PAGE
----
The 'toltecatl' from West Philly
In nahuatl language the word “toltecatl” means artist, however its mission goes beyond the practice of creative arts. In ancient Mexico a true artist, by definition, is capable and clever, and can train himself to create skillfully and compose his work.
Mexican artist Brujo de la Mancha has followed a similar creative path. A resident of West Philly for over 15 years, he is a multidisciplinary and self-taught artist, inspired by the cultural narratives of Mexican indigenous traditional art.
“I grew up believing and experiencing independent thinking, realizing that people are rich in resourcefulness in their own power for self-control,” said De la Mancha, who was born in Mexico City.
He grew up in a poor household who sent him into the workforce at a very young age to help his family, and provided next to no support for his creative calling. By the time he was 16 he decided to leave Mexico, running away from the authoritarianism of the government in terms of freedom of expression.
“You can say I was a radical teenager, a rebel, a rocker, a punk. Back in the 1990s Mexico City was under military control. There were many protests against the privatization of the National Autonomous University of Mexico (UNAM),” De la Mancha said. “I was arrested in one of those marches and experienced violence and abuse (at the hands) of the police.”
Before arriving in Philadelphia, he traveled around Mexico and immersed himself in a diversity of indigenous cultures in the states of Oaxaca, Veracruz, Puebla, Michoacan and Tlaxcala.
De la Mancha said in Mexico there is a great emphasis in the connection between human beings and the natural world. Ironically, however it has been in the United States where he has deepened and strengthened the connection with his own indigenous heritage.
Above all a community-based artist, in 2003 De la Mancha co-founded the first Aztec dance troupe in Philadelphia, Ollin Yoliztli Calmecac (OYC). Now a Philadelphia-based cultural nonprofit, its mission is to raise awareness of the Mexicayotl (a nahuatl word that means “mexicanness”) as a living culture. The following year, in August 2004, De la Mancha organized the first Mexican-Indigenous Celebration.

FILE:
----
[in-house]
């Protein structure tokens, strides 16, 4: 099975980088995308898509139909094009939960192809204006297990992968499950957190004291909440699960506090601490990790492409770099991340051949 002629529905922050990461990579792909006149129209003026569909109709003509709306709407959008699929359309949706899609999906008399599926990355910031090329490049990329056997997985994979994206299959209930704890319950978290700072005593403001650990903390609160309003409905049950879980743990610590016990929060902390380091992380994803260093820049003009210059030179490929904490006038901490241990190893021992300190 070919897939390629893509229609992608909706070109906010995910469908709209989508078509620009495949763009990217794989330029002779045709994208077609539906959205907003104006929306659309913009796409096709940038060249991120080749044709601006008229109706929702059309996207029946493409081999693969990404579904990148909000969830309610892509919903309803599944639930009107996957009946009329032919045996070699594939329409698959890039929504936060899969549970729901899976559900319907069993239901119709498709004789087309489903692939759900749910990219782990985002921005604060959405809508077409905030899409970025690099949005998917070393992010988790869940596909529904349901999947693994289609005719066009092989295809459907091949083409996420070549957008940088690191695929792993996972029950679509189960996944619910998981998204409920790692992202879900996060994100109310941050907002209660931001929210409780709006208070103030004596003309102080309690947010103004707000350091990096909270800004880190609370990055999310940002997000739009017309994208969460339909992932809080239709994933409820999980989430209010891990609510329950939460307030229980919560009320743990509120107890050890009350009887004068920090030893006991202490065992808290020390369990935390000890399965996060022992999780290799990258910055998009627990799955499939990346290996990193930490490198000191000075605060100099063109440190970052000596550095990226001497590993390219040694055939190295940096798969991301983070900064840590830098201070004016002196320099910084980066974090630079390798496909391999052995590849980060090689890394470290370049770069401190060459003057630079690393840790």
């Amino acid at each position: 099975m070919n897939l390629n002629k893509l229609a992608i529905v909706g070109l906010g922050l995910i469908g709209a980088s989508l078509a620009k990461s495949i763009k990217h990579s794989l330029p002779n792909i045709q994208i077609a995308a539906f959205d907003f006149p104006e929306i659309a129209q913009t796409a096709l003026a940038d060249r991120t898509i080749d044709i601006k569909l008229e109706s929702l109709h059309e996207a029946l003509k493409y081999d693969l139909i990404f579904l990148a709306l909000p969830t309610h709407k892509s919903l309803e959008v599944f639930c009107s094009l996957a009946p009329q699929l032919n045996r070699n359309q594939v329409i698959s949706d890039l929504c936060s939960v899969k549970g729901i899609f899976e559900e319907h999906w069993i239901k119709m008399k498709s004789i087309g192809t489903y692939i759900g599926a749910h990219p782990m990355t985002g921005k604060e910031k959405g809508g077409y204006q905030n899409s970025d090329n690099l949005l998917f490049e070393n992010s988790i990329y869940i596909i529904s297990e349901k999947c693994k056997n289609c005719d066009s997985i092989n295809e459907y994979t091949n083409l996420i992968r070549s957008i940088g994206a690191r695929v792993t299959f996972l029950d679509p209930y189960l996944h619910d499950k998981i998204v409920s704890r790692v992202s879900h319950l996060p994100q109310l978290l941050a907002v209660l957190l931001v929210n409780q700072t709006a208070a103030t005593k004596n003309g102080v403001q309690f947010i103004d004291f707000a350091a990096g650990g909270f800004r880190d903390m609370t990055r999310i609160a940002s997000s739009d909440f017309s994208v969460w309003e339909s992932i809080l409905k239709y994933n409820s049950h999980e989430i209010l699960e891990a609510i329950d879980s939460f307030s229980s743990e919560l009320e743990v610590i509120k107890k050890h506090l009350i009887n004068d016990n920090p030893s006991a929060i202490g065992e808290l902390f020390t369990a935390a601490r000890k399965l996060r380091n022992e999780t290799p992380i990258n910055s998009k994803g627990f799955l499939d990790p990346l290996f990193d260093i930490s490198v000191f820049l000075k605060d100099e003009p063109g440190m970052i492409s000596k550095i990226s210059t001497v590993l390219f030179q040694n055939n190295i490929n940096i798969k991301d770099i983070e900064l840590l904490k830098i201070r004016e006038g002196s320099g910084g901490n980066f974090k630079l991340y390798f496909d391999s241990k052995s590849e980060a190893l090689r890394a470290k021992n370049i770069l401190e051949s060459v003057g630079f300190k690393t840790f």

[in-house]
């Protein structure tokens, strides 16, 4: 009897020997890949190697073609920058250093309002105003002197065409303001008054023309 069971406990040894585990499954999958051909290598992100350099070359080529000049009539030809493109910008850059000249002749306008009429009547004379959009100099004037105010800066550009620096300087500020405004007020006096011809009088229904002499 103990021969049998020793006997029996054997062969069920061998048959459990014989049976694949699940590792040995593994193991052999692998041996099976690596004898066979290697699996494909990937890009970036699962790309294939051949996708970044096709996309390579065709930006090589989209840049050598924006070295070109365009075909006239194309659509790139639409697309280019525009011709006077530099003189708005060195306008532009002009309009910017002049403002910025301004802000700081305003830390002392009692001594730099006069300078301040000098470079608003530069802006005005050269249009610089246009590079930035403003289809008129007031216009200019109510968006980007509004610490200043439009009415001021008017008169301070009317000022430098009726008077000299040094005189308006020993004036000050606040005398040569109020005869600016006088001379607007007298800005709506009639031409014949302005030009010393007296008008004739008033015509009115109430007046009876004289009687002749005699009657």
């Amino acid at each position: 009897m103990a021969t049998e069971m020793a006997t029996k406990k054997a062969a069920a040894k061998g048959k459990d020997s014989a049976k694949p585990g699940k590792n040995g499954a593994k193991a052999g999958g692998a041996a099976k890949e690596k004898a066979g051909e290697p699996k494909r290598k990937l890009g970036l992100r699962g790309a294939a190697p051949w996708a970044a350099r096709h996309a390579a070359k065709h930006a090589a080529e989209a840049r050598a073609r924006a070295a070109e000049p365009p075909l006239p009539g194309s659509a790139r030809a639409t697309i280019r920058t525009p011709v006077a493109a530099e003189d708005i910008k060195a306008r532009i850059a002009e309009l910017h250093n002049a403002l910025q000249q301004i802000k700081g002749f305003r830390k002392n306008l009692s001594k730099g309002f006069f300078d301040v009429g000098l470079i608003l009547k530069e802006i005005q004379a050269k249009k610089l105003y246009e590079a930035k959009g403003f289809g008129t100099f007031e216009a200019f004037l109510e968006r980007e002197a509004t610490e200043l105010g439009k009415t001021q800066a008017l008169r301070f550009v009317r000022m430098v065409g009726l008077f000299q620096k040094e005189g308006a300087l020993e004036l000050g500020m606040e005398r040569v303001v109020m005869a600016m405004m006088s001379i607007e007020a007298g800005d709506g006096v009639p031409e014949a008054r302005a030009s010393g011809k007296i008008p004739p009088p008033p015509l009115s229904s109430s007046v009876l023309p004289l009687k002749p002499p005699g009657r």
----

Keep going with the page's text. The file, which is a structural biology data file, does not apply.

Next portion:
“Indigenous groups are still forced to live as strangers in their own land. Some might think my project is political, but I call it humanitarian. I believe it is inhumane that our people have limited freedom. A series of panel discussions that I host aims to empower indigenous people of many ethnic backgrounds so they can connect,” De la Mancha said.
This outreach project aims to generate a dialogue among the indigenous peoples of the continent living in Philadelphia. These include Northern, Central, Caribbean, or South American indigenous people, as well as African or non-African mixed with indigenous heritage.
During April the panel discussions will take place twice a week on Wednesdays from 6 to 8 p.m. at The Rotunda (4014 Walnut Street) and on Sundays from 2 to 4 p.m. at Atonement Lutheran Church (1542 E Montgomery Avenue).
A current resident of the 40th Street Artist-in-Residence Program (4007 Chestnut) that awards West Philadelphia artists one year of free studio space, De la Mancha will exhibit past and present works from April 18 to May 9. It begins with an opening reception April 18 from 6 to 9 p.m. 50 percent of the sales of this art show will be donated to the coalition Caravana43, in support of the missing Mexican students from Ayotzinapa.
For more information visit Ollin Yoliztli Calmecac.